[Laughs] I take great pleasure in coding even the simplest things. It’s fun. I’ve evolved into a person who’s more fascinated by instruments than just music. I wrote most of the new album on this particular synth. You can sit there for days and just fuck around with sounds. The first record, Psychic Chasms, was about being surprised by the instrument. This second record is about trying to surprise the instrument. I liked the idea that you had to build the synth, too. But I realized that most people have never worked with a soldering iron. I don’t want someone to scald themselves trying to build it.
That’d be unfortunate.
The happy compromise was to make it semi-modular, which means it has these little screw terminals where you can connect knobs. But I want people to fucking hack this thing.
LISTEN: PAL198X Preview
What do you mean by “hack”?
The synth is really just a template to play with. So if someone can rewire it and come up with variations on the sound to completely blow my mind, then by all means — do it. The fun of writing music is fucking with sounds until you find one you like, then building off of it. There’s nothing on this synth that isn’t self-explanatory. It’s centered around the idea that you plug it into an amp and play.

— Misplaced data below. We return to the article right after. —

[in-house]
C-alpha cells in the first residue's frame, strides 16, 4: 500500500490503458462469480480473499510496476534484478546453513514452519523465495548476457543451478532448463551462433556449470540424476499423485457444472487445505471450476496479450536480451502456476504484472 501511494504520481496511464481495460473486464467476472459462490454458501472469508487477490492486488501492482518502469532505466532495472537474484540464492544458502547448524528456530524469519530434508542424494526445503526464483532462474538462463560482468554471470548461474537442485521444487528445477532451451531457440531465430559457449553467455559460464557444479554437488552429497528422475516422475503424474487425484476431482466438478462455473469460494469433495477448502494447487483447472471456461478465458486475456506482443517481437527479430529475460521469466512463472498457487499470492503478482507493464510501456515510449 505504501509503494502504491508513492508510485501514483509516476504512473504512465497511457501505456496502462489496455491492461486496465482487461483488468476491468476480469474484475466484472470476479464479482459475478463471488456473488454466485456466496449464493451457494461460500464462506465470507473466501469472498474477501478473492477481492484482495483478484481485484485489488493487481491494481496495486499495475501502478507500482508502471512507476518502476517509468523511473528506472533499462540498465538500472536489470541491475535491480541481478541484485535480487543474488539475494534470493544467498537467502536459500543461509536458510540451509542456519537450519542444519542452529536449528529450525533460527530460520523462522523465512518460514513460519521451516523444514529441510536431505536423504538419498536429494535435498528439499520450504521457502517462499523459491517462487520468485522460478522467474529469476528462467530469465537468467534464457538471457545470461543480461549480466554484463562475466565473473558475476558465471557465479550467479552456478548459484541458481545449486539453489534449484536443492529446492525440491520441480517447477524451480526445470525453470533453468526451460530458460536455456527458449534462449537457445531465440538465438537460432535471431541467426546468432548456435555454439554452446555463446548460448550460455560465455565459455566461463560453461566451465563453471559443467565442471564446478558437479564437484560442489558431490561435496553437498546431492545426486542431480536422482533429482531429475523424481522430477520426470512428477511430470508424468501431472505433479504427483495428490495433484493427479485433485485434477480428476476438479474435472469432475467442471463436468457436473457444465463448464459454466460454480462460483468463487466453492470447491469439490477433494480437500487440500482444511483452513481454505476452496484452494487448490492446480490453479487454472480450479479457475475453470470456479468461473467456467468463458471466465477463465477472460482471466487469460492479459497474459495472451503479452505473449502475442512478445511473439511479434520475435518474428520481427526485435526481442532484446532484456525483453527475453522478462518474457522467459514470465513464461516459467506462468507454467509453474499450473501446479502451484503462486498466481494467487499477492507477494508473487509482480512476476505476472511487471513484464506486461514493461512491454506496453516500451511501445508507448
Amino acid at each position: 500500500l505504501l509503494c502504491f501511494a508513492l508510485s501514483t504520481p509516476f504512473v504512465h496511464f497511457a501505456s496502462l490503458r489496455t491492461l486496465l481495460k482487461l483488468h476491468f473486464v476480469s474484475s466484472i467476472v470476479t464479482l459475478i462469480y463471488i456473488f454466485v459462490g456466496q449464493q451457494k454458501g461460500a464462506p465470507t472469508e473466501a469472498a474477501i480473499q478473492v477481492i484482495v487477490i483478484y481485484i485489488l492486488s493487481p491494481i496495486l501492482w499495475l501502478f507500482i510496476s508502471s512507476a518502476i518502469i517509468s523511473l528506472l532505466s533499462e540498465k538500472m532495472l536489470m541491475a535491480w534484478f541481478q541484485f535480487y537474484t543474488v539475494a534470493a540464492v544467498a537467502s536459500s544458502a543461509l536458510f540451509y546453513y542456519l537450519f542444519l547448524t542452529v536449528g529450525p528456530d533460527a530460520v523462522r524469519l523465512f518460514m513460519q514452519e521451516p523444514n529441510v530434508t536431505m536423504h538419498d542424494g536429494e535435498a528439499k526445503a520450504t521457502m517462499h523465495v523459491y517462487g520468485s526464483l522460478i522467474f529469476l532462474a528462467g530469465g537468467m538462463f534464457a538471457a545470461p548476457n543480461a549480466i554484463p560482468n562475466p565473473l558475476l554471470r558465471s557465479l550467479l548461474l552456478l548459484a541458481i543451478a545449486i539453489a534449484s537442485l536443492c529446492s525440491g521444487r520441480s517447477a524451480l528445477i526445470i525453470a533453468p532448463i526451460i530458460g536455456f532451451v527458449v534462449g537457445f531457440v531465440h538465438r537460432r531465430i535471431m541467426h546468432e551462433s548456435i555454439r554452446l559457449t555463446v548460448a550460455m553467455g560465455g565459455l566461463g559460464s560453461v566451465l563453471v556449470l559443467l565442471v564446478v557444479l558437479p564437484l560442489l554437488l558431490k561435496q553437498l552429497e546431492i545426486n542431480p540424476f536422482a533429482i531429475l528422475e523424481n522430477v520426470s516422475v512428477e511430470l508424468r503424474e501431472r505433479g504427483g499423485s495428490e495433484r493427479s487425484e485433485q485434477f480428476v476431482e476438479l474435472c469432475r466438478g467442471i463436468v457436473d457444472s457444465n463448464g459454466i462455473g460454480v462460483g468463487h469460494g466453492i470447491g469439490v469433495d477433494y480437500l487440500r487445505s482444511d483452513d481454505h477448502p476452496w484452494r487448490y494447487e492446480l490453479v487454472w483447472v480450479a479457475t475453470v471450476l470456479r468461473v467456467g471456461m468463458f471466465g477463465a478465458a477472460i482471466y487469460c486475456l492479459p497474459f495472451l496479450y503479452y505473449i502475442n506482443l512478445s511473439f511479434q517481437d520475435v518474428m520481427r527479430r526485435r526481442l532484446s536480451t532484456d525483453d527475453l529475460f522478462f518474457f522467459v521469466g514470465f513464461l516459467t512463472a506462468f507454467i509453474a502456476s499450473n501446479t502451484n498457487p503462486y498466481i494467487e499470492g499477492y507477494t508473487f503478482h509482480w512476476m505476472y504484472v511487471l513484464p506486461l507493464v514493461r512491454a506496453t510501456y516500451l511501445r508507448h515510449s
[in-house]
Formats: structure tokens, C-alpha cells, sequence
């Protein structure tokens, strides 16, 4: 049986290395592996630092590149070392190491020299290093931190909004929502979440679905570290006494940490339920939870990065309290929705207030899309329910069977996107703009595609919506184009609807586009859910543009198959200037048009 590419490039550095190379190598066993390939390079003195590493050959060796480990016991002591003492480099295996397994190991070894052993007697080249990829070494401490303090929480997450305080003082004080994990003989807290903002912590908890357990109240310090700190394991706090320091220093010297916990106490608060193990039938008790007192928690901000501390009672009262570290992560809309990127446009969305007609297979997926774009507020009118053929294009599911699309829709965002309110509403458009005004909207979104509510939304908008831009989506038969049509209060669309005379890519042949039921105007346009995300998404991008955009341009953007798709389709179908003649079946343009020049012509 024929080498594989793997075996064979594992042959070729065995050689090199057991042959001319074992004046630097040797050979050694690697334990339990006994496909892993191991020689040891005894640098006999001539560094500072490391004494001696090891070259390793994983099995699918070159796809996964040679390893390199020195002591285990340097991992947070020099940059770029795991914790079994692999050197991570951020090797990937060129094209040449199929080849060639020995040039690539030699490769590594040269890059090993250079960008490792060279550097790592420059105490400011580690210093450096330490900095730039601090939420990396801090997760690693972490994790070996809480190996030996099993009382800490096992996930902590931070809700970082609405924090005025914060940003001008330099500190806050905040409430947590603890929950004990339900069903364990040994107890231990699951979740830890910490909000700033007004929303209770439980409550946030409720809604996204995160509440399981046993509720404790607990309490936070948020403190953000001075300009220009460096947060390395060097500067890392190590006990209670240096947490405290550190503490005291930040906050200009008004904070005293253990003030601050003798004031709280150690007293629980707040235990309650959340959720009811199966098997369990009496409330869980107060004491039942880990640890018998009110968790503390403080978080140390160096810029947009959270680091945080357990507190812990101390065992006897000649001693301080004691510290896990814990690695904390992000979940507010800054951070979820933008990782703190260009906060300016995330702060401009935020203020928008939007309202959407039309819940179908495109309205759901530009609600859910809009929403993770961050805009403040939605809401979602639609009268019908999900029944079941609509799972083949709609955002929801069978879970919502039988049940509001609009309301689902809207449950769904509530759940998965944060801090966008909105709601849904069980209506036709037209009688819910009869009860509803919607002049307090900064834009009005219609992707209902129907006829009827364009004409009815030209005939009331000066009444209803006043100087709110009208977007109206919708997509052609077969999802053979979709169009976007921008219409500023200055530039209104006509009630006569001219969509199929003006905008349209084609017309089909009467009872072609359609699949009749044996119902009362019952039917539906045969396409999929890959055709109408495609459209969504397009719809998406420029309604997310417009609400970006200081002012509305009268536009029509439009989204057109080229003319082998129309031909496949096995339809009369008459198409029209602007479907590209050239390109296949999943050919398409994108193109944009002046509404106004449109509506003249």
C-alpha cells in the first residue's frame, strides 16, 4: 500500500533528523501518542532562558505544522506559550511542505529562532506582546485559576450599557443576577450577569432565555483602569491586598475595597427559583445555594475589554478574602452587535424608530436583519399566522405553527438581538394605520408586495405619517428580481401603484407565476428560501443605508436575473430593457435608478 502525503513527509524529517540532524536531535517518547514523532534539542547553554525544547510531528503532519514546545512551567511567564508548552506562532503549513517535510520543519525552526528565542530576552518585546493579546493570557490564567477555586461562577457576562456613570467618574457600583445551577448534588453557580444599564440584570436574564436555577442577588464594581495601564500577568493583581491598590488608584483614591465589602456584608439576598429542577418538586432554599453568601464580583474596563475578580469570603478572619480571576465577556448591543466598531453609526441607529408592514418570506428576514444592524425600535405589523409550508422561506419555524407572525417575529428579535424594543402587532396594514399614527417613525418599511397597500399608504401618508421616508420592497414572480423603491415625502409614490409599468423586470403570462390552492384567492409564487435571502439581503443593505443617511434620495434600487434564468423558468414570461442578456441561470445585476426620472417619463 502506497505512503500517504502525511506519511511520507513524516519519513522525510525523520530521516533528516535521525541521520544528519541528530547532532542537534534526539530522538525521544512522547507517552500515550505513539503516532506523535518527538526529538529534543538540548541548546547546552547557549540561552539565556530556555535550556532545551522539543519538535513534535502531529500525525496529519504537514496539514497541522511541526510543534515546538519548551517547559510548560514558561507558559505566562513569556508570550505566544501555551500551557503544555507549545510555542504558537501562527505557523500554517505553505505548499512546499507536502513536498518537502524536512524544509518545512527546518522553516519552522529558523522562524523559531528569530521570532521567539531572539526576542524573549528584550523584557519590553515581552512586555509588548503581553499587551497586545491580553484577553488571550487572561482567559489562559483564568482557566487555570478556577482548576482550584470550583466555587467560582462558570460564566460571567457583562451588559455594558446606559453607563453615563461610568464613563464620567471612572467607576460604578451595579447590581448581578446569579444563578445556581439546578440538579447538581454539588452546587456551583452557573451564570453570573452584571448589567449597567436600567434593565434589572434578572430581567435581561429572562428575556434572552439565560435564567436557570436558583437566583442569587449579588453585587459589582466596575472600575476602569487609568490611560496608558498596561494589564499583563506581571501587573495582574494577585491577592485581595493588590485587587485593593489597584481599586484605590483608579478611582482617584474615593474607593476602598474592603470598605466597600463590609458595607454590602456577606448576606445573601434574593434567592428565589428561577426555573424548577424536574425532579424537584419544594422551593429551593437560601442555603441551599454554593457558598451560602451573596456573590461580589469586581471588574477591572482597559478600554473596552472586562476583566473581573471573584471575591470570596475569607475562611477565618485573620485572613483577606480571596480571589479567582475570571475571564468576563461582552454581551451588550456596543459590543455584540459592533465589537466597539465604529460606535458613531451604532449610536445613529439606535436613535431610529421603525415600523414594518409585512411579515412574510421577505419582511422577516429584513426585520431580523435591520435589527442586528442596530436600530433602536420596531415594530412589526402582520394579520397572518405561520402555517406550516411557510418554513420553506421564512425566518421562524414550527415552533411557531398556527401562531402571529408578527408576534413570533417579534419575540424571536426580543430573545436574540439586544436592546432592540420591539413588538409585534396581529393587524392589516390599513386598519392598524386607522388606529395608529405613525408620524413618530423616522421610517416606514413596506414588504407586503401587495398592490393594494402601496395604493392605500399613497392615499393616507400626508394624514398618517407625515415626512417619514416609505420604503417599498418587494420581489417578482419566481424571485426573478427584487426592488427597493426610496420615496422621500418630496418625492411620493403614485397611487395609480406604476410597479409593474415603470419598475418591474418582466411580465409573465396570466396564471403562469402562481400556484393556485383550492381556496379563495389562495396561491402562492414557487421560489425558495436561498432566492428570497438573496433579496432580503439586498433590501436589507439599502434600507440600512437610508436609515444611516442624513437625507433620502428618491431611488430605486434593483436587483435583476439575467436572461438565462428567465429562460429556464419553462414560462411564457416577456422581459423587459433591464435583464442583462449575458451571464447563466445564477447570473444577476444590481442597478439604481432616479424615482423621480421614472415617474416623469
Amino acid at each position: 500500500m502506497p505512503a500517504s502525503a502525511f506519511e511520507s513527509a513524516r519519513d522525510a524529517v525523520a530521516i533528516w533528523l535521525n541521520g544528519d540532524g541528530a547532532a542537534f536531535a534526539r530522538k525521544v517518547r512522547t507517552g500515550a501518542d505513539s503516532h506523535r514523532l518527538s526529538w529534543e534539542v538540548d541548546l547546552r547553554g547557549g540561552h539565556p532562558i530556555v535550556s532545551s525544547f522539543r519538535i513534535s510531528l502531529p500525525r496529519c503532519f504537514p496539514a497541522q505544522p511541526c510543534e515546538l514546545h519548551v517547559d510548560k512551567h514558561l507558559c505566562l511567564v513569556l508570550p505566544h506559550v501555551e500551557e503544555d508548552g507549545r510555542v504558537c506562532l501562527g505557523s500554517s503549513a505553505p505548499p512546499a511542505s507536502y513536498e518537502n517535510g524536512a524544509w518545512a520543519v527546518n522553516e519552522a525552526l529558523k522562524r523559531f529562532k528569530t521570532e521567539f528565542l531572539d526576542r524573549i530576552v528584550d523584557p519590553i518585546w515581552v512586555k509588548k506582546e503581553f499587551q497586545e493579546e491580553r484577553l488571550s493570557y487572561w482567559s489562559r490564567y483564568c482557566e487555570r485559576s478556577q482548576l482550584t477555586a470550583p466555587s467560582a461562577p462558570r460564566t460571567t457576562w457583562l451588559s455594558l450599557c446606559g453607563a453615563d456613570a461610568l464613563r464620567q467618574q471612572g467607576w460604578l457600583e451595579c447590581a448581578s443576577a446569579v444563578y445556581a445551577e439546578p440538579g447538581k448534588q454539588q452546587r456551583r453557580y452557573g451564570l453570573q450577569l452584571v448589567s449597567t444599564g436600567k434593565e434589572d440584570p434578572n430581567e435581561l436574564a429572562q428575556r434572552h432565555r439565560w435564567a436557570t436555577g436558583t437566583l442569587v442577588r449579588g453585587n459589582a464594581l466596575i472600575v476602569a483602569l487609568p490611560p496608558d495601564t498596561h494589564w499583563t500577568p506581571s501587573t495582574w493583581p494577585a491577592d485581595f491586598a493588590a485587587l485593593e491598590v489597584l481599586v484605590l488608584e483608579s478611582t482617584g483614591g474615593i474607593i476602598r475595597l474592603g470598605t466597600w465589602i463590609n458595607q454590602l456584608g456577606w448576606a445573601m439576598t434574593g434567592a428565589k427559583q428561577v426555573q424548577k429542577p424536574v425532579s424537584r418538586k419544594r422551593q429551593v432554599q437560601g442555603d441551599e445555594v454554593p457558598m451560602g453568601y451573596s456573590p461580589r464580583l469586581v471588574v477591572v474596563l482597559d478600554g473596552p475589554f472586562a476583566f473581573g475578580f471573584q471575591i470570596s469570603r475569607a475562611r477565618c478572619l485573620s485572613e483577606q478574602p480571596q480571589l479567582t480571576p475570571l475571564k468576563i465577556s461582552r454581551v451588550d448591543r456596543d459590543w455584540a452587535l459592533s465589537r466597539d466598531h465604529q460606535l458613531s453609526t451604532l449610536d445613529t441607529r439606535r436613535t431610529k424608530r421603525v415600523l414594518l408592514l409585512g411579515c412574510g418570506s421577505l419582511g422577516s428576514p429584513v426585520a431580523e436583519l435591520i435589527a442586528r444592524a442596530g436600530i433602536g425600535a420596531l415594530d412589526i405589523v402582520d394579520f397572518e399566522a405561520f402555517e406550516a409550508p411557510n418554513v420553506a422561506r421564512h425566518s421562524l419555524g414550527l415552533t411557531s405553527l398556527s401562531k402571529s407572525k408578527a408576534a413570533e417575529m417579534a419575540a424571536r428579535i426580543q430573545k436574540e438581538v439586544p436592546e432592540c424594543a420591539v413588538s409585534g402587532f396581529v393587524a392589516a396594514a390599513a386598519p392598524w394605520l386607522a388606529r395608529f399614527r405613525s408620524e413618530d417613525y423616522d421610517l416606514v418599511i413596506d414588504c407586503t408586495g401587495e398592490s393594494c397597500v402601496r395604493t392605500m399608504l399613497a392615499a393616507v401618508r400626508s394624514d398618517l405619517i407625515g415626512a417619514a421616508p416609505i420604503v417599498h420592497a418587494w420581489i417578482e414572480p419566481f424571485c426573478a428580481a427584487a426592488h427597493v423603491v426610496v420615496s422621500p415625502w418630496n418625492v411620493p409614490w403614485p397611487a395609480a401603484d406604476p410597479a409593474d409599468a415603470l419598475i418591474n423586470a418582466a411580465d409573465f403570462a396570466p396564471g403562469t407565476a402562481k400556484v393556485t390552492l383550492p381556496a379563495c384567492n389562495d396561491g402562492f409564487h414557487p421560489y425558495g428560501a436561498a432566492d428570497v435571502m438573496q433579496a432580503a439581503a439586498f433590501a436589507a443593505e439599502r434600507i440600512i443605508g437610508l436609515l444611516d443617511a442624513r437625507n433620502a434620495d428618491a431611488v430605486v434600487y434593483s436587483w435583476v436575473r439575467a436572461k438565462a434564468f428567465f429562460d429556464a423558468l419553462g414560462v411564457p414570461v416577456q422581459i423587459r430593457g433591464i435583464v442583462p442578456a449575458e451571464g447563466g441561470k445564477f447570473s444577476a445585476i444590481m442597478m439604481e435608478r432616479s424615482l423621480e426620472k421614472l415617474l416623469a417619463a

I heard you had some trouble with your synth at the airport.
[Laughs] Yeah. I had a circuit board in my bag as I was running it through the X-ray, and immediately the TSA ran up a red flag. An officer walked up to me and said, “Would you mind opening up this bag?” I pull out a circuit board, set it down and said, “I can show you how it works,” and reached for it. They were like, “No!” and desperately kept it away from me. I just laughed. They said, “Do you think it’s funny to bring an exposed circuit board to the airport?” Just looking at it evokes a sense of mystery like, “Oh my God, what is this thing? What does it do? Is it dangerous?” But I shouldn’t have brought it on a plane [laughs].